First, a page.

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Period 3. Ext Blog 18-19
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Hinton uses a great deal of figurative and descriptive language in this book. Pick a line you especially like from either chapter two or three. Type it out (remember to put it in quotes) and then explain what’s great about it:  1-the imagery (using the five senses) 2-the word choice (spectacular, perfect words) 3-the figurative language (identify it as simile, hyperbole, and so on) 4-the meaning (explain why it means something to you) The same line can be used twice—not more—per class. Example (from chapter one): “They were as tough as nails and looked it.” This idiom about the greasers helps me picture how rough-and-tumble the characters are (and how they look).  
Posted by obriengl  On May 15, 2019 at 1:07 PM 7 Comments
Now that you've started reading S.E. Hinton's book, The Outsiders, you can make some connections.  Think about what you know so far about Pony and the gang. Using a specific quote from the book, make one of the following:  --a text-to-text connection (how this book reminds you of another book/play/movie) --a text-to-self connection (how this book makes you think of an event in your own life) --a text-to-world connection (how this books evokes images or memories of events in real life) The same text can only be used twice for connections. List the connection type, then show the text and your personal connection to it. Example: Text-to-self: When Pony talks about how he likes movies and books so “I can get into them and live them with the actors,” I think of how I’ve always lost myself in books. I’ve always loved reading and living the story with the protagonist.
Posted by obriengl  On May 10, 2019 at 3:12 PM 10 Comments
Poetry often uses a rhyme scheme (identified by letters at the end of a line). Some poems, like limericks (silly, five-line poems with an AABBA rhyme scheme) require specific rhymes and require three lines (1, 2, 5) to be longer than others. Others, like haiku, are not supposed to rhyme. Haiku are three-lined poems typically about nature that originated in Japan. These poems require a specific syllable count (5 syllables in the first line, 7 syllables in the second line, 5 syllables in the third line). Haiku typically do not use modifiers such as a, an, and the. Create or find either a limerick or a haiku and post it here (if you use a previously created poem, be sure you cite your source). Limerick Example: There once was a boy from Spain—A His wrist he often did sprain—A He sat and he cried—B He never even tried—B To get away from his terrible pain—A Haiku Example: lovely, pinkish trees (5 syl.) swaying, gently dancing slow (7 syl.) flowers blooming bright (5 syl.)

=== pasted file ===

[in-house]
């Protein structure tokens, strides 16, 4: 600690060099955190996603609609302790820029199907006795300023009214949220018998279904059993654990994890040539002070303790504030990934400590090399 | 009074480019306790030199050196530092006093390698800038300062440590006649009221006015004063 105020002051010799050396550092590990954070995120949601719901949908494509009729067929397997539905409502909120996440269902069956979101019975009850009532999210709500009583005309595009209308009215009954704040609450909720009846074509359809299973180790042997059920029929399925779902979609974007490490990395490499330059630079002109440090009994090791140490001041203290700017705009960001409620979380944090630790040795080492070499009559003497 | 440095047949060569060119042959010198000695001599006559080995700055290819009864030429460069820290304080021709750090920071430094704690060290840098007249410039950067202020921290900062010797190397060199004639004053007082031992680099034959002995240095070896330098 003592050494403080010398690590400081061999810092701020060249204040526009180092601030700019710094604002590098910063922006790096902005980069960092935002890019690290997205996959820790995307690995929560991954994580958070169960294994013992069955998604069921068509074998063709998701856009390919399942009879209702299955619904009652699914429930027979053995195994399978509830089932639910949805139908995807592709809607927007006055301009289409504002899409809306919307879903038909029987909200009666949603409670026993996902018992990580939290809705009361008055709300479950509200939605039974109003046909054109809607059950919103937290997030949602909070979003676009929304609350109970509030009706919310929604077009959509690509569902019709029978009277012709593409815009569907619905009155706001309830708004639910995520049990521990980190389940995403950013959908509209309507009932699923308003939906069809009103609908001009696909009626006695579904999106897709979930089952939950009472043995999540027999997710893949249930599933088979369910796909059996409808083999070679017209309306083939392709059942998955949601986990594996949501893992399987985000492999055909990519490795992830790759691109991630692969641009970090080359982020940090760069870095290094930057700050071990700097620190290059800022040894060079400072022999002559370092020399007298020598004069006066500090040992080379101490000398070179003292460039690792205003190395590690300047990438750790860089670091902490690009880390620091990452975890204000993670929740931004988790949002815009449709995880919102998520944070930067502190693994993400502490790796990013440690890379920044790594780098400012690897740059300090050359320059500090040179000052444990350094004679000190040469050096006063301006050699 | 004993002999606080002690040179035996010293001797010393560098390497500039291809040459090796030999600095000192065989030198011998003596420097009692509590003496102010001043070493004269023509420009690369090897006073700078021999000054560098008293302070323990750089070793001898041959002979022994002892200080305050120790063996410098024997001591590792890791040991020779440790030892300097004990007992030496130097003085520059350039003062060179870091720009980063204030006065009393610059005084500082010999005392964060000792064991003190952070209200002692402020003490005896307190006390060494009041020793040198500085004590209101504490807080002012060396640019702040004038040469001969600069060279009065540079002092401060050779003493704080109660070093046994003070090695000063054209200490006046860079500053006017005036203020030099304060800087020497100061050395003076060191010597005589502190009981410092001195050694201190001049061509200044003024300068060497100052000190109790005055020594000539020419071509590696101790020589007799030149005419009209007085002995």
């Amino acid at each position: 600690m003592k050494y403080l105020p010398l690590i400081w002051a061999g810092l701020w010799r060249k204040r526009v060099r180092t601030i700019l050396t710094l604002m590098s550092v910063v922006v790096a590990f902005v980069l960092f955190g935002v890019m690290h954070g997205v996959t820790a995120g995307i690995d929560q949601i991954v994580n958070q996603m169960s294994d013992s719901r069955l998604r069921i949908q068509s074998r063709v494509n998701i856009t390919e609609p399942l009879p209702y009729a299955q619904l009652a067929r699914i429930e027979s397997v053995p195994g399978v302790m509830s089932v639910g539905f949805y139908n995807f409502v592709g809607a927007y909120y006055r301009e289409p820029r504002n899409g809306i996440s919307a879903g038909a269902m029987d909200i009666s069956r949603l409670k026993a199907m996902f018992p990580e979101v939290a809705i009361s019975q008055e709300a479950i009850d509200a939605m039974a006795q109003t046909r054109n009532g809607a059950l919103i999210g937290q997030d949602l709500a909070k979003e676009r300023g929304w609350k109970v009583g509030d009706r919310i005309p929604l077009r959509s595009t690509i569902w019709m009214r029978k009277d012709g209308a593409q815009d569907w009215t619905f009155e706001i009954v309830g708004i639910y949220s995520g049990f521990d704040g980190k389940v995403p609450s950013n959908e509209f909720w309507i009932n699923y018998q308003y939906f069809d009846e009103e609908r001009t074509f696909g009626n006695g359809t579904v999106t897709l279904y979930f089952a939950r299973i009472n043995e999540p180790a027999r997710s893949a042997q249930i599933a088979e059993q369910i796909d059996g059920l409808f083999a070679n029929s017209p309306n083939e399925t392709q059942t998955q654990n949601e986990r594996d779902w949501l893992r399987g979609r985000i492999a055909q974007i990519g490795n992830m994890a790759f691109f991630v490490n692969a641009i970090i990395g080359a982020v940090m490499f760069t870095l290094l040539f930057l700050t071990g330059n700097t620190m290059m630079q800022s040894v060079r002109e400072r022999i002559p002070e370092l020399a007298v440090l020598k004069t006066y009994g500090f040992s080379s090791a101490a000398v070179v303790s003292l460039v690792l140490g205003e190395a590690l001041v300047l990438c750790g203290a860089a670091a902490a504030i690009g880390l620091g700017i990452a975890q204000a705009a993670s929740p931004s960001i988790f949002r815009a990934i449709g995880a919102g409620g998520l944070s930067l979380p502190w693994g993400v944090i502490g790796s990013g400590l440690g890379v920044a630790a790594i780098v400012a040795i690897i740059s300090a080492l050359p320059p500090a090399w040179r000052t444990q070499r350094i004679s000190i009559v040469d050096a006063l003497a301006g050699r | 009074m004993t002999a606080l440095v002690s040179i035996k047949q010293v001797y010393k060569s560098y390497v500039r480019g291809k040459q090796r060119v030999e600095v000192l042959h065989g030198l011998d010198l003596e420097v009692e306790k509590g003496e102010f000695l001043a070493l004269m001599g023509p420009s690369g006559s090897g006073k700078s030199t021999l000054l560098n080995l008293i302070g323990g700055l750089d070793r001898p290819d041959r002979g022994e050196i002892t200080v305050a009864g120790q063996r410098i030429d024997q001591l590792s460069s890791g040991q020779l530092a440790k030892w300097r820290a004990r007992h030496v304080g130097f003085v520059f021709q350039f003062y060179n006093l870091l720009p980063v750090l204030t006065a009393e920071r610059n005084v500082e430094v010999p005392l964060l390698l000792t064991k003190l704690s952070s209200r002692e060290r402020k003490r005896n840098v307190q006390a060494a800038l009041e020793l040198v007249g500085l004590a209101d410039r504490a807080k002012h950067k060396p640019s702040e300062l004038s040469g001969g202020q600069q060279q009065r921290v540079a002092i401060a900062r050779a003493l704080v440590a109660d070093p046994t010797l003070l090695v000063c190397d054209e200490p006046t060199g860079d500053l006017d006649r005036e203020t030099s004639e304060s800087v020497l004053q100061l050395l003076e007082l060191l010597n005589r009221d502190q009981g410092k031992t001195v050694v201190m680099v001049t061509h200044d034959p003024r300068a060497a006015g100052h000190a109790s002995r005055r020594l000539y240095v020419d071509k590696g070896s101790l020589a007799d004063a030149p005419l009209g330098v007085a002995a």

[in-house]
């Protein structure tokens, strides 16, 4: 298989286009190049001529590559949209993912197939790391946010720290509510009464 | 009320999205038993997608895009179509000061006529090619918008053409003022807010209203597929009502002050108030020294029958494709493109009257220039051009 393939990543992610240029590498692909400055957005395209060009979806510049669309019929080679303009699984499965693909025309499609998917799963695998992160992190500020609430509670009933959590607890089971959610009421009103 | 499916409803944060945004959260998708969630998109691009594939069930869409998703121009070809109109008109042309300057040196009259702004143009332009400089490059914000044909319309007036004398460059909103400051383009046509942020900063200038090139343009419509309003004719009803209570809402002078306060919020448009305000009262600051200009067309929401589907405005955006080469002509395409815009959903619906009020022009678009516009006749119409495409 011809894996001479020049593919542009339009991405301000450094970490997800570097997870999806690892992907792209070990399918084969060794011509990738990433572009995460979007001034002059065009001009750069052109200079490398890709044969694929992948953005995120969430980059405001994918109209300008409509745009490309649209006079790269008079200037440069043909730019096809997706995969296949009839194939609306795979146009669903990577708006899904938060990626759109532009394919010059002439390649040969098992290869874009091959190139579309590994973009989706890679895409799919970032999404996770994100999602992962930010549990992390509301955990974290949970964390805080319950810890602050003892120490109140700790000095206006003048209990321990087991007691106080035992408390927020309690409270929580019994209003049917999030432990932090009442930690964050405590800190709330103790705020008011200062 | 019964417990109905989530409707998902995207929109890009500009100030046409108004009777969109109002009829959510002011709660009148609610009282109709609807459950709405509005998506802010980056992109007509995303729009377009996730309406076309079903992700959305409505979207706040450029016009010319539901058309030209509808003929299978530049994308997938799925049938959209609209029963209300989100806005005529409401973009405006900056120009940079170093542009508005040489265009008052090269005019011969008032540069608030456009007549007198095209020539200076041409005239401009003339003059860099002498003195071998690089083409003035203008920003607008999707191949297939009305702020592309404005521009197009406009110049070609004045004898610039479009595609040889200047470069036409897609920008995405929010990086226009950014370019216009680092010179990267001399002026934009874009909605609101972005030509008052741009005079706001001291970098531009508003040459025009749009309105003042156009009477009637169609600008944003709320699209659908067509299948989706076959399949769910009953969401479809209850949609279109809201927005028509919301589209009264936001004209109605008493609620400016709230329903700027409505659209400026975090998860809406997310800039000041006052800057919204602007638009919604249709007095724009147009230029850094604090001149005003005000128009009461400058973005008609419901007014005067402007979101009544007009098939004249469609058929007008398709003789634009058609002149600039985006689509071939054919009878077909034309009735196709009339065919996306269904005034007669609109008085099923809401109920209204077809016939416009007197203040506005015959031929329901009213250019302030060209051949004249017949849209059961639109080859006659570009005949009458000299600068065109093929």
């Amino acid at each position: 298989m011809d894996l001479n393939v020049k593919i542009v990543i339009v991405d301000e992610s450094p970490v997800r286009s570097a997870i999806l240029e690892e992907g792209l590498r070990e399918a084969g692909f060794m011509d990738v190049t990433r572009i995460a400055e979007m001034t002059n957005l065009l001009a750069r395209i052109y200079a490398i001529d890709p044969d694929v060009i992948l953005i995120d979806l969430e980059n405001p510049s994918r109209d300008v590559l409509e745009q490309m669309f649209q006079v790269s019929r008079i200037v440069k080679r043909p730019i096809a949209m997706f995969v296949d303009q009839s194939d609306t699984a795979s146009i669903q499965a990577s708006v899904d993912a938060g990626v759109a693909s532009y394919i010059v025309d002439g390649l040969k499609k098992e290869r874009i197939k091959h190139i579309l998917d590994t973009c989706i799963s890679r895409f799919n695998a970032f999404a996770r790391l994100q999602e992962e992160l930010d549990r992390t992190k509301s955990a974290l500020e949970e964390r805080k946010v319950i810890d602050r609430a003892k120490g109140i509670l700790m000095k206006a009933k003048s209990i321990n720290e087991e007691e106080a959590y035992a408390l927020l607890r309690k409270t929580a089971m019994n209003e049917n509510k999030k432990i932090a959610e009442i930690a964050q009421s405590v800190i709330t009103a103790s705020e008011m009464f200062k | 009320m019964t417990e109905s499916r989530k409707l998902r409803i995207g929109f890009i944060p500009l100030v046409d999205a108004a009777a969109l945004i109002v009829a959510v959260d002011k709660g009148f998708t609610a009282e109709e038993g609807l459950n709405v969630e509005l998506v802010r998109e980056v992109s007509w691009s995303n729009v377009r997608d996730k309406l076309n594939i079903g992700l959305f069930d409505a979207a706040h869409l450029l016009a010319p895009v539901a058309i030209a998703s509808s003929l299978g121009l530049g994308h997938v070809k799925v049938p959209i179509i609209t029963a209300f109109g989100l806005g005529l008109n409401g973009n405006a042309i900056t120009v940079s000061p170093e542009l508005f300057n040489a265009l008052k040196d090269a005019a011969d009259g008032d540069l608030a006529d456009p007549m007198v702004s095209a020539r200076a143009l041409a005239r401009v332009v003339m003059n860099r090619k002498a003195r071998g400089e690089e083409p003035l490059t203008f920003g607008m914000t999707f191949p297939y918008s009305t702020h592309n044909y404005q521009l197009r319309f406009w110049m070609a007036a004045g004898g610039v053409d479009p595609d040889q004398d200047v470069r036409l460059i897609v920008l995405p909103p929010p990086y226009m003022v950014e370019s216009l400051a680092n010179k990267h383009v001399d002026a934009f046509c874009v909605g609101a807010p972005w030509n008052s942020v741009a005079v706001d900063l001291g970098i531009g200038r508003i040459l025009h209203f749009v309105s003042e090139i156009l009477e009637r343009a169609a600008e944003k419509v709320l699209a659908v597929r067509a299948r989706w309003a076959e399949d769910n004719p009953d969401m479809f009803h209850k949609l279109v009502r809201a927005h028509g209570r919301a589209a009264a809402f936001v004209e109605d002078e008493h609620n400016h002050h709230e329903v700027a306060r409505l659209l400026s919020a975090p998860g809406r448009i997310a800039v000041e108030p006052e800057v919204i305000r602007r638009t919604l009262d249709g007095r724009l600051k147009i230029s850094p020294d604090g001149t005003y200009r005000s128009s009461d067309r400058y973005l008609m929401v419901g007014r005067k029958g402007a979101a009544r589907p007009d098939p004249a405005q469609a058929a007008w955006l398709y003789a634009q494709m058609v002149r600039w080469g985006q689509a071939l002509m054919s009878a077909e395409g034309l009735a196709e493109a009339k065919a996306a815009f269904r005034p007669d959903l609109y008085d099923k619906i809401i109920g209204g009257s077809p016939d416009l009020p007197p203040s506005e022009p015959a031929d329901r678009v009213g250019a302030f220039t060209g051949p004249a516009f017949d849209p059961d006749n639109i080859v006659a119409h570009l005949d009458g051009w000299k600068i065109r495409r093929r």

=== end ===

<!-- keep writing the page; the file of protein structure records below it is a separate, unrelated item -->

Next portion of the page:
Posted by obriengl  On May 01, 2019 at 3:32 PM 11 Comments
Analogies compare two sets of items to each other. The idea here is an analogy helps readers or listeners make connections and better understand relationships. There are many different types of analogies (part/whole, opposites, item/use, and more). As we’ve discussed in class, it’s important to speak the connection (a finger is part of a hand just like…) instead of saying (finger is to hand as…). Be sure your items are in the same order (part : whole :: part : whole). Create/find/list two analogies and write them here; identify the types (for example: antonym). Please use two different categories of analogies. Analogy Example (antonym): Hot is the opposite of cold just like up is the opposite of down. Analogy Example (part/whole): Fingers are part of a hand just like blades of grass are part of a lawn.  
Posted by obriengl  On May 01, 2019 at 3:31 PM 12 Comments